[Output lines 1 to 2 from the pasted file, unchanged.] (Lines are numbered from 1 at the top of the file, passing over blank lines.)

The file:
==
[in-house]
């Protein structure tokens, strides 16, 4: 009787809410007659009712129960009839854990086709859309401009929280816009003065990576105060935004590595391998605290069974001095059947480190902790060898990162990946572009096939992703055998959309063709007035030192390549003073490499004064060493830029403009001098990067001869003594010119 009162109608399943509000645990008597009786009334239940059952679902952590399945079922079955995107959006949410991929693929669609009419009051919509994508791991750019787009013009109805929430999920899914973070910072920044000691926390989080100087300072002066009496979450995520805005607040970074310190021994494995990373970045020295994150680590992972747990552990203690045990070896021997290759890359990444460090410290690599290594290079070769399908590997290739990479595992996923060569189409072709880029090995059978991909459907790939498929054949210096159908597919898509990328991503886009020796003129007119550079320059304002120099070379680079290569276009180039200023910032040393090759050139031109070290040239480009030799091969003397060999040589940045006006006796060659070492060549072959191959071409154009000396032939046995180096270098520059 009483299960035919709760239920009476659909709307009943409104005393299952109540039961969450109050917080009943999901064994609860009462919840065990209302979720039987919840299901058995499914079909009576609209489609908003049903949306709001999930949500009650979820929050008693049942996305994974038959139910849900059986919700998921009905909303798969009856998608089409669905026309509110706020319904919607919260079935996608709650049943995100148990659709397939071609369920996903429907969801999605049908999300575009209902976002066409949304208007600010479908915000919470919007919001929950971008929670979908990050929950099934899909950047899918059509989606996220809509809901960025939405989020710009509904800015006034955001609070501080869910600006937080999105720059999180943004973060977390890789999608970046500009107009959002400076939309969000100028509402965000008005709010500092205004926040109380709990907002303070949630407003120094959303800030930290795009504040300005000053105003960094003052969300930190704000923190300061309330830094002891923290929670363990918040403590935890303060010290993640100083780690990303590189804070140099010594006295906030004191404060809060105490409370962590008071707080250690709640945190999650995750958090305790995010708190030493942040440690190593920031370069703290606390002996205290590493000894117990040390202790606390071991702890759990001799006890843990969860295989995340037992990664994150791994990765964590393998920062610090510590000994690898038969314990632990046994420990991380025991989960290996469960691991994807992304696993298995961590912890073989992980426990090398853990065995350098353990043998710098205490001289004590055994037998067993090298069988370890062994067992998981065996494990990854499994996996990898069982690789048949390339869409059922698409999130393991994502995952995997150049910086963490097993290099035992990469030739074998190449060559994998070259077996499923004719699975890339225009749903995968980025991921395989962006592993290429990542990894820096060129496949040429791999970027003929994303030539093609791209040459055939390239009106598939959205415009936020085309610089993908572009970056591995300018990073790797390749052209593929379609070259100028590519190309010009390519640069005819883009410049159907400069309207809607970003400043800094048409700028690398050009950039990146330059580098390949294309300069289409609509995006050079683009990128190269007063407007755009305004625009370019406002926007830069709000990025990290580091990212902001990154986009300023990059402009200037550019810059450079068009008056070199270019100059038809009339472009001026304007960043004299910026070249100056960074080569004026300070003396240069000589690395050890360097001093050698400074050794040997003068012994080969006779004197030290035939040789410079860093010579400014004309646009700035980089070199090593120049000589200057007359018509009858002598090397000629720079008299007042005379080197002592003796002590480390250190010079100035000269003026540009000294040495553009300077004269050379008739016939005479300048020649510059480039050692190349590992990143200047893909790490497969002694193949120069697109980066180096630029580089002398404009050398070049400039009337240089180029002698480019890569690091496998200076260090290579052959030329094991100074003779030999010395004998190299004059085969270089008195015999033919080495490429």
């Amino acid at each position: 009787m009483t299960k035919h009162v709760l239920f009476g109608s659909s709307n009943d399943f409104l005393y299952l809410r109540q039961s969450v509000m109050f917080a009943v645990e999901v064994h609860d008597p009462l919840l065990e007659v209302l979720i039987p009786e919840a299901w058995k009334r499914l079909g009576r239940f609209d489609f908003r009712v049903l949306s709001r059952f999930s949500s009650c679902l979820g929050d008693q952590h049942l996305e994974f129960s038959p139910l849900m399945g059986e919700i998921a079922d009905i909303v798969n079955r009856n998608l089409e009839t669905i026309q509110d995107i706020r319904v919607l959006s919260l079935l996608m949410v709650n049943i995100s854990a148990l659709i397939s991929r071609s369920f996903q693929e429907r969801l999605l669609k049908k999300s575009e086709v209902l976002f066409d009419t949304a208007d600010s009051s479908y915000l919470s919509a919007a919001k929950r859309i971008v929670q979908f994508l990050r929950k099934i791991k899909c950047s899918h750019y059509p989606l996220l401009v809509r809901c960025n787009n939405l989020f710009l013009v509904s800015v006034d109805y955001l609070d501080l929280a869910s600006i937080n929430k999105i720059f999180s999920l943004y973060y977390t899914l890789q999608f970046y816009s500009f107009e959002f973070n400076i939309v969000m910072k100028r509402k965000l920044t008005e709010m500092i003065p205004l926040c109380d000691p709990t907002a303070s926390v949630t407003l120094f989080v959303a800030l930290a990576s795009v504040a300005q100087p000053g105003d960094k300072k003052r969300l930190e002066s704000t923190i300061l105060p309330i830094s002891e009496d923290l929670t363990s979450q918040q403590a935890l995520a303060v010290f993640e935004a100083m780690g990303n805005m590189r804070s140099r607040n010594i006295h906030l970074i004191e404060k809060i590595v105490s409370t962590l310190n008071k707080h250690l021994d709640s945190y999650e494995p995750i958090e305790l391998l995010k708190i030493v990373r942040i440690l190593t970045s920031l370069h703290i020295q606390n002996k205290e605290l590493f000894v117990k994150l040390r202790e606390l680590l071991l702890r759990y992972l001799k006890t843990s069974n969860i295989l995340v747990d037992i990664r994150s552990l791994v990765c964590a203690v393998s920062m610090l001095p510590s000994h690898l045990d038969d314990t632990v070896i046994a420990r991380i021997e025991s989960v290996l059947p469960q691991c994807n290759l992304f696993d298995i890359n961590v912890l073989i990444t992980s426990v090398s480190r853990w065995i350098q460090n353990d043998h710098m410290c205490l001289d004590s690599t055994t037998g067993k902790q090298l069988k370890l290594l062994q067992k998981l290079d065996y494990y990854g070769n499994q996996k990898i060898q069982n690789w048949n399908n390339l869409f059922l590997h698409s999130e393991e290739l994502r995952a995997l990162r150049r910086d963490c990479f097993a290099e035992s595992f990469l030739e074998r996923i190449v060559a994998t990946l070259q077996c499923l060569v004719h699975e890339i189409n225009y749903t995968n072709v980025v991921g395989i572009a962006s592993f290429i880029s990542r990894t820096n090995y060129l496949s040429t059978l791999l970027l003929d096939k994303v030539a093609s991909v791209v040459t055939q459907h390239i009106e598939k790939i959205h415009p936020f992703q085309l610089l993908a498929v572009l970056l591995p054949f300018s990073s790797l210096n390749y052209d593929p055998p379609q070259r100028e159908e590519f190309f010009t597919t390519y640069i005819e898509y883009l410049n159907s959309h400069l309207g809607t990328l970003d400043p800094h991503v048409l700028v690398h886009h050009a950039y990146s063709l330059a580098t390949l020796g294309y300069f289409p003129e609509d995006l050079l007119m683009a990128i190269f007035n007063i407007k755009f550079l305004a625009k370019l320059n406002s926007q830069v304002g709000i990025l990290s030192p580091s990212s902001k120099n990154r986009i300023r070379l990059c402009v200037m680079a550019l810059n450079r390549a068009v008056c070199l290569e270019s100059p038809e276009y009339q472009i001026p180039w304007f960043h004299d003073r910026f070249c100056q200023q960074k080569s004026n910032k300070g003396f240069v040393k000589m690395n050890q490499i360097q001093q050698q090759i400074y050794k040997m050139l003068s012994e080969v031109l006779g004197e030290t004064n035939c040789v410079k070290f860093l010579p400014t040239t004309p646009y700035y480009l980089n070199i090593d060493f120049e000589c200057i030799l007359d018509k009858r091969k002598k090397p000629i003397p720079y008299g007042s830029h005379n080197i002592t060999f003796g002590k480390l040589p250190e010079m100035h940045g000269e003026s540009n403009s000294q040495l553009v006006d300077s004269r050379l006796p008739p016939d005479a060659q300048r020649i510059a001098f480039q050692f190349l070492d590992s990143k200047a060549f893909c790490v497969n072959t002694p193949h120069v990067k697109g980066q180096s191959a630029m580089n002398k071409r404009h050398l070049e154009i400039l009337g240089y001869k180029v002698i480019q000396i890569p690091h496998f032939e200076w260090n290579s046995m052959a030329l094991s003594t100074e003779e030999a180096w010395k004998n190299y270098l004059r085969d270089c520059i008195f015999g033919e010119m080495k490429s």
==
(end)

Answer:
[in-house]
């Protein structure tokens, strides 16, 4: 009787809410007659009712129960009839854990086709859309401009929280816009003065990576105060935004590595391998605290069974001095059947480190902790060898990162990946572009096939992703055998959309063709007035030192390549003073490499004064060493830029403009001098990067001869003594010119 009162109608399943509000645990008597009786009334239940059952679902952590399945079922079955995107959006949410991929693929669609009419009051919509994508791991750019787009013009109805929430999920899914973070910072920044000691926390989080100087300072002066009496979450995520805005607040970074310190021994494995990373970045020295994150680590992972747990552990203690045990070896021997290759890359990444460090410290690599290594290079070769399908590997290739990479595992996923060569189409072709880029090995059978991909459907790939498929054949210096159908597919898509990328991503886009020796003129007119550079320059304002120099070379680079290569276009180039200023910032040393090759050139031109070290040239480009030799091969003397060999040589940045006006006796060659070492060549072959191959071409154009000396032939046995180096270098520059 009483299960035919709760239920009476659909709307009943409104005393299952109540039961969450109050917080009943999901064994609860009462919840065990209302979720039987919840299901058995499914079909009576609209489609908003049903949306709001999930949500009650979820929050008693049942996305994974038959139910849900059986919700998921009905909303798969009856998608089409669905026309509110706020319904919607919260079935996608709650049943995100148990659709397939071609369920996903429907969801999605049908999300575009209902976002066409949304208007600010479908915000919470919007919001929950971008929670979908990050929950099934899909950047899918059509989606996220809509809901960025939405989020710009509904800015006034955001609070501080869910600006937080999105720059999180943004973060977390890789999608970046500009107009959002400076939309969000100028509402965000008005709010500092205004926040109380709990907002303070949630407003120094959303800030930290795009504040300005000053105003960094003052969300930190704000923190300061309330830094002891923290929670363990918040403590935890303060010290993640100083780690990303590189804070140099010594006295906030004191404060809060105490409370962590008071707080250690709640945190999650995750958090305790995010708190030493942040440690190593920031370069703290606390002996205290590493000894117990040390202790606390071991702890759990001799006890843990969860295989995340037992990664994150791994990765964590393998920062610090510590000994690898038969314990632990046994420990991380025991989960290996469960691991994807992304696993298995961590912890073989992980426990090398853990065995350098353990043998710098205490001289004590055994037998067993090298069988370890062994067992998981065996494990990854499994996996990898069982690789048949390339869409059922698409999130393991994502995952995997150049910086963490097993290099035992990469030739074998190449060559994998070259077996499923004719699975890339225009749903995968980025991921395989962006592993290429990542990894820096060129496949040429791999970027003929994303030539093609791209040459055939390239009106598939959205415009936020085309610089993908572009970056591995300018990073790797390749052209593929379609070259100028590519190309010009390519640069005819883009410049159907400069309207809607970003400043800094048409700028690398050009950039990146330059580098390949294309300069289409609509995006050079683009990128190269007063407007755009305004625009370019406002926007830069709000990025990290580091990212902001990154986009300023990059402009200037550019810059450079068009008056070199270019100059038809009339472009001026304007960043004299910026070249100056960074080569004026300070003396240069000589690395050890360097001093050698400074050794040997003068012994080969006779004197030290035939040789410079860093010579400014004309646009700035980089070199090593120049000589200057007359018509009858002598090397000629720079008299007042005379080197002592003796002590480390250190010079100035000269003026540009000294040495553009300077004269050379008739016939005479300048020649510059480039050692190349590992990143200047893909790490497969002694193949120069697109980066180096630029580089002398404009050398070049400039009337240089180029002698480019890569690091496998200076260090290579052959030329094991100074003779030999010395004998190299004059085969270089008195015999033919080495490429």